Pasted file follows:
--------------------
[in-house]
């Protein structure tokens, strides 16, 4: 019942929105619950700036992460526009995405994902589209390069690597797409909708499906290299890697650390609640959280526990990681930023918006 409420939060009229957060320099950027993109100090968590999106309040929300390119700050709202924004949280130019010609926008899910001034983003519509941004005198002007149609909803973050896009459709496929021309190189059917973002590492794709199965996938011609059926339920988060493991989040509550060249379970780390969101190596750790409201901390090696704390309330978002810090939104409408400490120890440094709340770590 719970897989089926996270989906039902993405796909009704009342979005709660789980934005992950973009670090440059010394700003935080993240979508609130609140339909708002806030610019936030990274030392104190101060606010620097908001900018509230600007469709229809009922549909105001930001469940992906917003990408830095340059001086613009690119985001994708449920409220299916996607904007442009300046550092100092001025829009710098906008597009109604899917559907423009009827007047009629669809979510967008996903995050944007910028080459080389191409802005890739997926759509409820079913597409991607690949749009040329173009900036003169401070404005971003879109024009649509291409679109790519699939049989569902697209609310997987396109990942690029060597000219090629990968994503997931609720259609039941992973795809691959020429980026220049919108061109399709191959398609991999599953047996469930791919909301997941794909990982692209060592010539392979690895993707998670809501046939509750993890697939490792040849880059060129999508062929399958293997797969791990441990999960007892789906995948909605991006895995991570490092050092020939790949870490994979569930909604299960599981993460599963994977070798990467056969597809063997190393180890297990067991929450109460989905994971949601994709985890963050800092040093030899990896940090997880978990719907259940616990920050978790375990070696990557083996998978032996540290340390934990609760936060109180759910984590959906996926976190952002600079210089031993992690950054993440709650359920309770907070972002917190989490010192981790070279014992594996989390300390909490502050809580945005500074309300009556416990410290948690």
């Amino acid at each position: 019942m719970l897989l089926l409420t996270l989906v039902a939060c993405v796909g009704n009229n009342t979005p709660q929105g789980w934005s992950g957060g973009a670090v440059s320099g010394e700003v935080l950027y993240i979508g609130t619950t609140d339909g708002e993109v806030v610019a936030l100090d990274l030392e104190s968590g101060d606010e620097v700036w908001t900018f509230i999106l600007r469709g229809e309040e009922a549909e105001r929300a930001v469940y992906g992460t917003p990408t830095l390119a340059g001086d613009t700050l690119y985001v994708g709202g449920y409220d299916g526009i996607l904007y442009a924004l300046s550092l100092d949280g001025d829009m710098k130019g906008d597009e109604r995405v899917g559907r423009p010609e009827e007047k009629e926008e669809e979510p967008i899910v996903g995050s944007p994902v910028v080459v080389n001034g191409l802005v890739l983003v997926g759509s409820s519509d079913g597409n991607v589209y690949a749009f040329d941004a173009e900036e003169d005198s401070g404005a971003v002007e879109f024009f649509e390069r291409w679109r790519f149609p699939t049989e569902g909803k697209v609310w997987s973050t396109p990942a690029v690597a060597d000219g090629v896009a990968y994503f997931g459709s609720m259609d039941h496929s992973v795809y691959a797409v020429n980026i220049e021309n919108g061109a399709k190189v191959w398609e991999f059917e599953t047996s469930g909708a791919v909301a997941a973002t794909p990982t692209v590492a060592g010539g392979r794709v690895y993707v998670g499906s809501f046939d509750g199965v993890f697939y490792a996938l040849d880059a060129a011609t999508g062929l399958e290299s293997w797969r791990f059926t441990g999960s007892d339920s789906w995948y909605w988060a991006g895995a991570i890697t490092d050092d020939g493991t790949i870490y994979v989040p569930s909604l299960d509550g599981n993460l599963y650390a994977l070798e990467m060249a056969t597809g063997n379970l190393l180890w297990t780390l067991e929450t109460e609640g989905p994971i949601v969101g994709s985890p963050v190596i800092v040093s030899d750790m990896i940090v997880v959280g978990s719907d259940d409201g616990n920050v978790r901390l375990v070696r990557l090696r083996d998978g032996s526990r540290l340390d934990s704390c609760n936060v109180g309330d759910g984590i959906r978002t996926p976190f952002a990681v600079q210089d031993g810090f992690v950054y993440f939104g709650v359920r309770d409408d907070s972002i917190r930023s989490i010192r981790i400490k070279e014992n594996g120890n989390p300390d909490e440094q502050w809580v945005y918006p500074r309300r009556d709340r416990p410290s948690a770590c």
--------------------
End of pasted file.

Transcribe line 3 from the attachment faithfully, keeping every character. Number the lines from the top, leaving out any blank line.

């Amino acid at each position: 019942m719970l897989l089926l409420t996270l989906v039902a939060c993405v796909g009704n009229n009342t979005p709660q929105g789980w934005s992950g957060g973009a670090v440059s320099g010394e700003v935080l950027y993240i979508g609130t619950t609140d339909g708002e993109v806030v610019a936030l100090d990274l030392e104190s968590g101060d606010e620097v700036w908001t900018f509230i999106l600007r469709g229809e309040e009922a549909e105001r929300a930001v469940y992906g992460t917003p990408t830095l390119a340059g001086d613009t700050l690119y985001v994708g709202g449920y409220d299916g526009i996607l904007y442009a924004l300046s550092l100092d949280g001025d829009m710098k130019g906008d597009e109604r995405v899917g559907r423009p010609e009827e007047k009629e926008e669809e979510p967008i899910v996903g995050s944007p994902v910028v080459v080389n001034g191409l802005v890739l983003v997926g759509s409820s519509d079913g597409n991607v589209y690949a749009f040329d941004a173009e900036e003169d005198s401070g404005a971003v002007e879109f024009f649509e390069r291409w679109r790519f149609p699939t049989e569902g909803k697209v609310w997987s973050t396109p990942a690029v690597a060597d000219g090629v896009a990968y994503f997931g459709s609720m259609d039941h496929s992973v795809y691959a797409v020429n980026i220049e021309n919108g061109a399709k190189v191959w398609e991999f059917e599953t047996s469930g909708a791919v909301a997941a973002t794909p990982t692209v590492a060592g010539g392979r794709v690895y993707v998670g499906s809501f046939d509750g199965v993890f697939y490792a996938l040849d880059a060129a011609t999508g062929l399958e290299s293997w797969r791990f059926t441990g999960s007892d339920s789906w995948y909605w988060a991006g895995a991570i890697t490092d050092d020939g493991t790949i870490y994979v989040p569930s909604l299960d509550g599981n993460l599963y650390a994977l070798e990467m060249a056969t597809g063997n379970l190393l180890w297990t780390l067991e929450t109460e609640g989905p994971i949601v969101g994709s985890p963050v190596i800092v040093s030899d750790m990896i940090v997880v959280g978990s719907d259940d409201g616990n920050v978790r901390l375990v070696r990557l090696r083996d998978g032996s526990r540290l340390d934990s704390c609760n936060v109180g309330d759910g984590i959906r978002t996926p976190f952002a990681v600079q210089d031993g810090f992690v950054y993440f939104g709650v359920r309770d409408d907070s972002i917190r930023s989490i010192r981790i400490k070279e014992n594996g120890n989390p300390d909490e440094q502050w809580v945005y918006p500074r309300r009556d709340r416990p410290s948690a770590c």